The killers mocked and chided the Master as he came within striking distance of their spiked chains.

“Last chance, BOY!!!”

The Master walked resolutely into the dark mob and grabbed one by the jacket and threw him across street like a stick. Another retaliated by striking the boy repeatedly with chains and fists. The Master never even moved, completely unaffected.

With lightning speed, The Master punched through the man’s chest and ripped out his beating heart.

“I warned you. Remove the evil from your hearts, or I will remove it for you!”

The warning went unheeded. They attacked him with fists and knives and chains to no avail. One by one they fell, their blackened hearts removed and tossed aside for the buzzards.

In the end, thirty-two corpses covered the pavement, remains adorned with swastikas and emblems of white power now picked apart by buzzards and rats.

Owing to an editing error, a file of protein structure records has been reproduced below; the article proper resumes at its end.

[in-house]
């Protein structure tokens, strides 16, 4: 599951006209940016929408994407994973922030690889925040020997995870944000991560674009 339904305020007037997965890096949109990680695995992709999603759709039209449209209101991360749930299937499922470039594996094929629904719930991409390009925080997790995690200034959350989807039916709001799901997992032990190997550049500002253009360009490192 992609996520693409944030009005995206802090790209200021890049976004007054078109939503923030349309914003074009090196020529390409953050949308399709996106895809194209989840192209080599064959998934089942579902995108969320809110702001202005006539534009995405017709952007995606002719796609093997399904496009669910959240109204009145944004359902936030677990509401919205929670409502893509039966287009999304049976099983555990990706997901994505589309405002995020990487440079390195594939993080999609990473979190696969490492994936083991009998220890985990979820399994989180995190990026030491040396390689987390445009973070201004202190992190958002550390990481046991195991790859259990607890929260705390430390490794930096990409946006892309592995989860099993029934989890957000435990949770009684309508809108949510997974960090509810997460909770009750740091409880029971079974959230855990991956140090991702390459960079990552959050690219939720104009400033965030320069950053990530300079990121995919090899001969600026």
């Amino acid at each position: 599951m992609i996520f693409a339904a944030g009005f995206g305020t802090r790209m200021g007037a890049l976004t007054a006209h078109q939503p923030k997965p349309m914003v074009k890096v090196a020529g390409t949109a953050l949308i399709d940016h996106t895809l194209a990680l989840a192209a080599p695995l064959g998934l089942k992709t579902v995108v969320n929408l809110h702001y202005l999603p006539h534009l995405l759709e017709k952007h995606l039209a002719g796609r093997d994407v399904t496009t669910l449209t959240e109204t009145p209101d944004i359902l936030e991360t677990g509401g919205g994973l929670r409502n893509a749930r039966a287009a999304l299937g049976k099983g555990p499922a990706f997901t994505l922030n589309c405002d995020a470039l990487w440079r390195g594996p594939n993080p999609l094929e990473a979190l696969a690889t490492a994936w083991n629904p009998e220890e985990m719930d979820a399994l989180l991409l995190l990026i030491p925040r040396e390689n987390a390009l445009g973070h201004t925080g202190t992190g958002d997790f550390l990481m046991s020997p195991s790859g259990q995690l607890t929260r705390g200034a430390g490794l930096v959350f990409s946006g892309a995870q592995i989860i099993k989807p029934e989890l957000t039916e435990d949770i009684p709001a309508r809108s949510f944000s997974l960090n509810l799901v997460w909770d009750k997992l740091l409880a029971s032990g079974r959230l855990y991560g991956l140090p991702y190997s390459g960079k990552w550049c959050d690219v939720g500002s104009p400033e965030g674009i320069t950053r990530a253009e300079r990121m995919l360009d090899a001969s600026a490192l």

The Master, his robes drenched in blood, stepped quietly through the streets and into the night; his followers watched in stunned silence, never moving.


The vibration of noise and music rattled the walls and knocked his glass off the nightstand, crashing onto the floor. He reached for the largest shard of glass and flung it across the room.

“I hate this damn town.” He collapsed onto the bed, inebriated and maudlin.

His mind was a sloppy mess of irrationality. He felt himself slipping, slipping.

He drifted above his comatose form and weightlessly circled the room. He was free again.